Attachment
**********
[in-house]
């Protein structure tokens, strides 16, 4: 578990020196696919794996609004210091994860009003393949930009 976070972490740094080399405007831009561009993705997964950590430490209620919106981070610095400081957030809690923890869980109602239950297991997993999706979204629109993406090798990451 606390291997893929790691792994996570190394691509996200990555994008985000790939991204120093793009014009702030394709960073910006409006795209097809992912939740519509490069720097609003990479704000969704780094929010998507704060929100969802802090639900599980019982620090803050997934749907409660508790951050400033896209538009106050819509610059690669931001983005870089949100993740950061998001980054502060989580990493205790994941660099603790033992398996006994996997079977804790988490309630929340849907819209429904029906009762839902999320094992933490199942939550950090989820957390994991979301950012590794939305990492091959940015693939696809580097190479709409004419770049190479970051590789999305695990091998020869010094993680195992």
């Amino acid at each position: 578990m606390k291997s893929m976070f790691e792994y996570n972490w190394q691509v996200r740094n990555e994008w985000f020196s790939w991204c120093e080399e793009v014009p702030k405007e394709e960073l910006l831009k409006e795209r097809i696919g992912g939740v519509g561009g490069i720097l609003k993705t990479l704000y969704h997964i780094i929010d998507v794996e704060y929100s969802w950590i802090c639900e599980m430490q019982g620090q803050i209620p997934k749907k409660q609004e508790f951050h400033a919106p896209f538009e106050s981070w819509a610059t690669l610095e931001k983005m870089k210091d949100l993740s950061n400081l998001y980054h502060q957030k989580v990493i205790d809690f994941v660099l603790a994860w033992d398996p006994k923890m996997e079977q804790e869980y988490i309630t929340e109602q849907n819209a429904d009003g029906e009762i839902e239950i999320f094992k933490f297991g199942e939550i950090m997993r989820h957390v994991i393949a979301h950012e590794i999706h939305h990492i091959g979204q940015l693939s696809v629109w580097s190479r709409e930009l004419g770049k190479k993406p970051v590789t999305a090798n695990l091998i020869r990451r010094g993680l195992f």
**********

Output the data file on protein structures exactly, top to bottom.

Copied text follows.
[in-house]
């Protein structure tokens, strides 16, 4: 578990020196696919794996609004210091994860009003393949930009 976070972490740094080399405007831009561009993705997964950590430490209620919106981070610095400081957030809690923890869980109602239950297991997993999706979204629109993406090798990451 606390291997893929790691792994996570190394691509996200990555994008985000790939991204120093793009014009702030394709960073910006409006795209097809992912939740519509490069720097609003990479704000969704780094929010998507704060929100969802802090639900599980019982620090803050997934749907409660508790951050400033896209538009106050819509610059690669931001983005870089949100993740950061998001980054502060989580990493205790994941660099603790033992398996006994996997079977804790988490309630929340849907819209429904029906009762839902999320094992933490199942939550950090989820957390994991979301950012590794939305990492091959940015693939696809580097190479709409004419770049190479970051590789999305695990091998020869010094993680195992």
């Amino acid at each position: 578990m606390k291997s893929m976070f790691e792994y996570n972490w190394q691509v996200r740094n990555e994008w985000f020196s790939w991204c120093e080399e793009v014009p702030k405007e394709e960073l910006l831009k409006e795209r097809i696919g992912g939740v519509g561009g490069i720097l609003k993705t990479l704000y969704h997964i780094i929010d998507v794996e704060y929100s969802w950590i802090c639900e599980m430490q019982g620090q803050i209620p997934k749907k409660q609004e508790f951050h400033a919106p896209f538009e106050s981070w819509a610059t690669l610095e931001k983005m870089k210091d949100l993740s950061n400081l998001y980054h502060q957030k989580v990493i205790d809690f994941v660099l603790a994860w033992d398996p006994k923890m996997e079977q804790e869980y988490i309630t929340e109602q849907n819209a429904d009003g029906e009762i839902e239950i999320f094992k933490f297991g199942e939550i950090m997993r989820h957390v994991i393949a979301h950012e590794i999706h939305h990492i091959g979204q940015l693939s696809v629109w580097s190479r709409e930009l004419g770049k190479k993406p970051v590789t999305a090798n695990l091998i020869r990451r010094g993680l195992f």